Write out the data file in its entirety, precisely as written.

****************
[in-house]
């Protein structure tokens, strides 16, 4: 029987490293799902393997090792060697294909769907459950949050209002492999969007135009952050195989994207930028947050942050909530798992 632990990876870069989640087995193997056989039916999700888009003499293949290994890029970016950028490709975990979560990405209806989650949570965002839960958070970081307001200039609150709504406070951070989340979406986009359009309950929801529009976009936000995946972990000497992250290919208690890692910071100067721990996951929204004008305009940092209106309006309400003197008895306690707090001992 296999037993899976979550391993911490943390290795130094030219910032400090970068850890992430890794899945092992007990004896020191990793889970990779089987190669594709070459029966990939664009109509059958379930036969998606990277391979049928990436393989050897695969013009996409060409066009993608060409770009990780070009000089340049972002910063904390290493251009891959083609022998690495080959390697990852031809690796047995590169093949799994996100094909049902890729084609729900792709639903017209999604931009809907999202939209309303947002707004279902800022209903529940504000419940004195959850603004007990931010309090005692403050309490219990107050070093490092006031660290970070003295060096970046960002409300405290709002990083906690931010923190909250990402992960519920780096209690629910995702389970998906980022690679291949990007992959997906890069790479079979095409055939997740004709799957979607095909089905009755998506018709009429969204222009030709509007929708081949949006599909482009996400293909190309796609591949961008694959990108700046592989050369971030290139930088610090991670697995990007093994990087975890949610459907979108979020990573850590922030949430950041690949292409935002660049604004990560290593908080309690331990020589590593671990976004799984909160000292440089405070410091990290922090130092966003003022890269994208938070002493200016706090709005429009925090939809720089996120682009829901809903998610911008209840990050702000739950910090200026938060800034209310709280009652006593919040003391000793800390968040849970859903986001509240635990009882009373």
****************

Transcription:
[in-house]
């Protein structure tokens, strides 16, 4: 029987490293799902393997090792060697294909769907459950949050209002492999969007135009952050195989994207930028947050942050909530798992 632990990876870069989640087995193997056989039916999700888009003499293949290994890029970016950028490709975990979560990405209806989650949570965002839960958070970081307001200039609150709504406070951070989340979406986009359009309950929801529009976009936000995946972990000497992250290919208690890692910071100067721990996951929204004008305009940092209106309006309400003197008895306690707090001992 296999037993899976979550391993911490943390290795130094030219910032400090970068850890992430890794899945092992007990004896020191990793889970990779089987190669594709070459029966990939664009109509059958379930036969998606990277391979049928990436393989050897695969013009996409060409066009993608060409770009990780070009000089340049972002910063904390290493251009891959083609022998690495080959390697990852031809690796047995590169093949799994996100094909049902890729084609729900792709639903017209999604931009809907999202939209309303947002707004279902800022209903529940504000419940004195959850603004007990931010309090005692403050309490219990107050070093490092006031660290970070003295060096970046960002409300405290709002990083906690931010923190909250990402992960519920780096209690629910995702389970998906980022690679291949990007992959997906890069790479079979095409055939997740004709799957979607095909089905009755998506018709009429969204222009030709509007929708081949949006599909482009996400293909190309796609591949961008694959990108700046592989050369971030290139930088610090991670697995990007093994990087975890949610459907979108979020990573850590922030949430950041690949292409935002660049604004990560290593908080309690331990020589590593671990976004799984909160000292440089405070410091990290922090130092966003003022890269994208938070002493200016706090709005429009925090939809720089996120682009829901809903998610911008209840990050702000739950910090200026938060800034209310709280009652006593919040003391000793800390968040849970859903986001509240635990009882009373």